Las Vegas gets hot. Over 115 degrees hot. Yes, it’s a dry heat and yes, air conditioning is ubiquitous, but the heat will still affect your day-to-day life if you move to Las Vegas. You’ll probably start planning errands and get-together’s with friends around the heat, and giving preference to air-conditioned activities and locations on the hottest days of the year.
The heat is lethal. In 2017, Las Vegas valley had over 12 heat-related deaths, mostly in June. If you drive, it’s important to keep some emergency water in your car. It’s also good to wear sunscreen daily and to keep some extra sunscreen in your bag and your car.
Las Vegas is home to doctors, accountants, lawyers, plumbers, manufacturing plants, a medical school and even a professional hockey team! Not everyone lives or works in a hotel or a casino.
The city has its share of traffic snarls and seedy neighborhoods. The DMV is always crowded and they will charge you anywhere from $250-500 to register your car each year.
If you like to save your money, you’ll love moving to Las Vegas because Nevada has no state income tax. The state earns the money it needs from tourism, casino resort fees and from its high sales tax rate of 8.25 percent.
Since Nevada has no state income tax, it’s also a great place for entrepreneurs. If you have a great business idea, you’ll never find a better place than Las Vegas for putting that idea in motion.
Since Las Vegas has no shortage of space — and plenty of money flowing in from the tourism industry — living in Las Vegas is surprisingly affordable compared to what you’d experience in other major cities.
As we’ve already mentioned, home prices are low — and there’s no state income tax. What we haven’t mentioned is that the cost of electricity in Las Vegas is well below the national average.
Property taxes are also reasonable. When you consider job offers before moving to Las Vegas, take the low cost of living into account. While the average wages in Las Vegas tend to be lower than in some other areas of the country, you’ll also have a lot of that money still in your pocket after you’ve paid your bills.
If you’ve visited Las Vegas before, you already know that the City of Sin is a great place for catching a show or losing your shirt at the blackjack tables.
If you actually want to live in Las Vegas, though, you’ll probably tire of the neon pretty quickly. Despite what you may have experienced as a tourist, Las Vegas actually boasts plenty of activities that can expose you to culture or help you get in touch with nature.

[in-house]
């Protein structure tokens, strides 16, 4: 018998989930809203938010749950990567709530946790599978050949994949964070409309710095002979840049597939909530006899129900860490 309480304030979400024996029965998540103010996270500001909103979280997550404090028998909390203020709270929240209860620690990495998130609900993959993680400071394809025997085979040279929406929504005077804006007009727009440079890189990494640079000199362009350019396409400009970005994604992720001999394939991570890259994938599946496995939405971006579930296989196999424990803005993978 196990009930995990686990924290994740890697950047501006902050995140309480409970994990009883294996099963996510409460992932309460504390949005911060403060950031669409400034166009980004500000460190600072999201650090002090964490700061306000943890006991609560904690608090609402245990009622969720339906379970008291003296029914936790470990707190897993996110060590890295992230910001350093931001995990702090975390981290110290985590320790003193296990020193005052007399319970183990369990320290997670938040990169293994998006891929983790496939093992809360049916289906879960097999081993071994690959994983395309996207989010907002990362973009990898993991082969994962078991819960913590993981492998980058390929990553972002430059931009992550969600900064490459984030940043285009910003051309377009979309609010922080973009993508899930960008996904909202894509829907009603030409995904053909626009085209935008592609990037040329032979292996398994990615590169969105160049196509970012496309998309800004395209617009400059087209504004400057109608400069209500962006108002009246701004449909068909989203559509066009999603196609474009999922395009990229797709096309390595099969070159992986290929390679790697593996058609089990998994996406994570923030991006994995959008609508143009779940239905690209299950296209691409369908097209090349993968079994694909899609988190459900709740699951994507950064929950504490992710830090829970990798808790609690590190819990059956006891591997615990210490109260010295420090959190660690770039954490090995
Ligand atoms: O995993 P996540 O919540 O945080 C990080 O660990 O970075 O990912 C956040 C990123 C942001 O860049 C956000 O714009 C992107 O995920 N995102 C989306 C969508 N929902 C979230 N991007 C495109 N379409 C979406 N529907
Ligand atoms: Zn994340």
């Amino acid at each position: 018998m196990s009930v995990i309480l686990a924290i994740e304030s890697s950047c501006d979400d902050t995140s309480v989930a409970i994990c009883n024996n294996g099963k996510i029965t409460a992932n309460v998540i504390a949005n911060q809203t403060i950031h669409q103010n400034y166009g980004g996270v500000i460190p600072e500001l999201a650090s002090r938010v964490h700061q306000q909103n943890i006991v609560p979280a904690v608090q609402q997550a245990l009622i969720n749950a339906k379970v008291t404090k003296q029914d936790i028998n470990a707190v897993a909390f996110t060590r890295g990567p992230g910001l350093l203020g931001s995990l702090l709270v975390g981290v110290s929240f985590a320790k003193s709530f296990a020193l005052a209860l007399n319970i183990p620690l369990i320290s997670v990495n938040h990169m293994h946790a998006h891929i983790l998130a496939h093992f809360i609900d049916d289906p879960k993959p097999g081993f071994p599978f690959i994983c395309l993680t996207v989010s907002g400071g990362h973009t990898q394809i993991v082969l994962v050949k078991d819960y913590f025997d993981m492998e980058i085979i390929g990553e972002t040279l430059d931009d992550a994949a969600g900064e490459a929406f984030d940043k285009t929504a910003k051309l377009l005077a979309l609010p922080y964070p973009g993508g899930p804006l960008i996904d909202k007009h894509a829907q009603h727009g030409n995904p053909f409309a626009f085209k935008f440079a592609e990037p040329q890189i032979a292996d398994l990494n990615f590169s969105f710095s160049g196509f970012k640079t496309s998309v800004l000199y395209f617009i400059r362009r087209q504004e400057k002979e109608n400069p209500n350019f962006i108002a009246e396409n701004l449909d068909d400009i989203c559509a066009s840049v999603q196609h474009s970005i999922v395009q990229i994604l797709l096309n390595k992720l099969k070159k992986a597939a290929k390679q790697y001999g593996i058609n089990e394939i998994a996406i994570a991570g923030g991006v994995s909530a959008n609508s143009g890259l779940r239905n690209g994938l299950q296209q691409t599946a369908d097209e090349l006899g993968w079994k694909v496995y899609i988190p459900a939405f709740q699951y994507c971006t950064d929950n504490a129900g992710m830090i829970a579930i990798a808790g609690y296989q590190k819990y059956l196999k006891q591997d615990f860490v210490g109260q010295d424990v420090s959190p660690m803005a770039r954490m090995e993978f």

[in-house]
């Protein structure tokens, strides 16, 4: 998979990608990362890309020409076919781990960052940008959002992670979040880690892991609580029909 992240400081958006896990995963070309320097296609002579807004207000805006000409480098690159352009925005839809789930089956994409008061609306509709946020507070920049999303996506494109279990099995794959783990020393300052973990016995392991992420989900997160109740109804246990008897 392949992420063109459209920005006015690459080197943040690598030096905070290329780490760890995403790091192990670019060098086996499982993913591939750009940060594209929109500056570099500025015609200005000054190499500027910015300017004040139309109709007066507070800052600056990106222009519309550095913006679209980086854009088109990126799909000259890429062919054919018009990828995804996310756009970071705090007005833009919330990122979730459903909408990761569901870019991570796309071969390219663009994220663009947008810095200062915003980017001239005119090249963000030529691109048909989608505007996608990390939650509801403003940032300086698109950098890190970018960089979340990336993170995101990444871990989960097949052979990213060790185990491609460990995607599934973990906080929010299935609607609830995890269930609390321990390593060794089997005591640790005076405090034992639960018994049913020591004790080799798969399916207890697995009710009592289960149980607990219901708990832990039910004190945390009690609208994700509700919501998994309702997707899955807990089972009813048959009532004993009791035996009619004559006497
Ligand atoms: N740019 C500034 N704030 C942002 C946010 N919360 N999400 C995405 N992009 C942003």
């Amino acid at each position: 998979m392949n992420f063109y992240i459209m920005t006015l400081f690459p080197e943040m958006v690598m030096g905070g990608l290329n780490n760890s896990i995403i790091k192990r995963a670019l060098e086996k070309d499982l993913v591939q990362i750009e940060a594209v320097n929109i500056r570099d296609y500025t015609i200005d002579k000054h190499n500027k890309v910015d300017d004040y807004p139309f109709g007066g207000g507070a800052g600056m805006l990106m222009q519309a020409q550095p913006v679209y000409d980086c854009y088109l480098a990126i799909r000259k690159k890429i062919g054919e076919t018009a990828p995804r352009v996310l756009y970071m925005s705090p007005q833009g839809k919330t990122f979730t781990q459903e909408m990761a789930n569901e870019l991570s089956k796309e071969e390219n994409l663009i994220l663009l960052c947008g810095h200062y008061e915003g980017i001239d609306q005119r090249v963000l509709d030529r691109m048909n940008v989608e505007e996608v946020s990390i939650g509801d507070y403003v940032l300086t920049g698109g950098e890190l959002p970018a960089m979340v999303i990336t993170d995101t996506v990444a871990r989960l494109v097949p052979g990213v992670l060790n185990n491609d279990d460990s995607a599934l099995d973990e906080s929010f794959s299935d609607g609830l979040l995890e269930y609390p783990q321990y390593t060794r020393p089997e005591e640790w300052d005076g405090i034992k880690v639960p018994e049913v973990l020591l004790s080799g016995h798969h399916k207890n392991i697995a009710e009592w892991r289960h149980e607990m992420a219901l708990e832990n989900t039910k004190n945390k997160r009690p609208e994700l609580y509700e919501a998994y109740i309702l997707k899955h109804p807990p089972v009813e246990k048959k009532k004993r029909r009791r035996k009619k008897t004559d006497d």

For a major city, everything from groceries to rent prices (the current median rent for a one bedroom apartment is $910) is surprisingly affordable, comparatively. Not only does it have the aforementioned ‘no income tax’, it also has the lowest taxes in the nation. Basically, the 40 million tourists visiting Sin City annually fund most of the state’s needs, from roads to schools.
Whatever your vice is—whether it’s shopping, food, gambling—Vegas will be a welcome paradise. Otherwise, it’s a mostly normal (heck, underrated) town with incredible food, entertainment, and outdoor recreation.
My wife and I just moved here and we're trying out renting a manufactured home. It's about the same price as an apartment, but you're not connected to anyone. We're liking much more than an apartment so far.
I second the notion that Vegas doesn’t really have a “downtown” and the arts district isn’t exactly what it is sold as.
If you’re looking for walkable areas, I recommend Henderson, Summerlin or the north side of Las Vegas. I live in northern LV and love it. Lots of dog parks, restaurants and close enough to the rest of Vegas to be nice when people come to visit.
You can live in North Las Vegas rent a house out for around $850 pretty big houses (4bedrooms or so).
The city of North Las Vegas is actually bad in the southern part. If you live north of Craig road, it's fine. The Aliante casino area is actually very nice.
Nw Las Vegas is good. Centennial and aliante area. Northeast isn’t so great. Summerlin is good but overpriced compared to other areas
In terms of both income and ethnicity, Las Vegas is a diverse place. The city’s population is around 32% Hispanic or Latino, 13% Black and 6% Asian, according to latest estimates by the Census Bureau.
The Las Vegas hotel ads you see on TV may feature wealthy, white revelers, but the real Las Vegas is much more mixed than the glossy ads would have you believe. That’s one of the things that makes Las Vegas a great place to live.
Since Las Vegas is a city full of temporary residents, you may find that locals are slow to accept you. It may be a while before people realize that you aren’t going anywhere and finally begin to open up to you.
On the other hand, living in a tourist area has plenty of benefits. If you want to interact with a wide variety of interesting people from around the world, Las Vegas may be the best city in America in which to do so.
People of all types visit Las Vegas, and you never know who you might meet. You’ll definitely learn to expect the unexpected.
I live on the border of summerlin in an area called Peccole Ranch. Lots of great apartments around here and a lot of trees and greenbelts. Great shopping Not sure of the rent but I see a lot of them advertise that dogs are allowed. I moved here 5 years ago and found the locals extremely friendly. Many work in the hospitality field, and are just friendly by nature. Good luck with your move and let me be the first to welcome you both to Las Vegas!
Moved to Vegas 13 months ago from across the country. One of the best decisions I've ever made.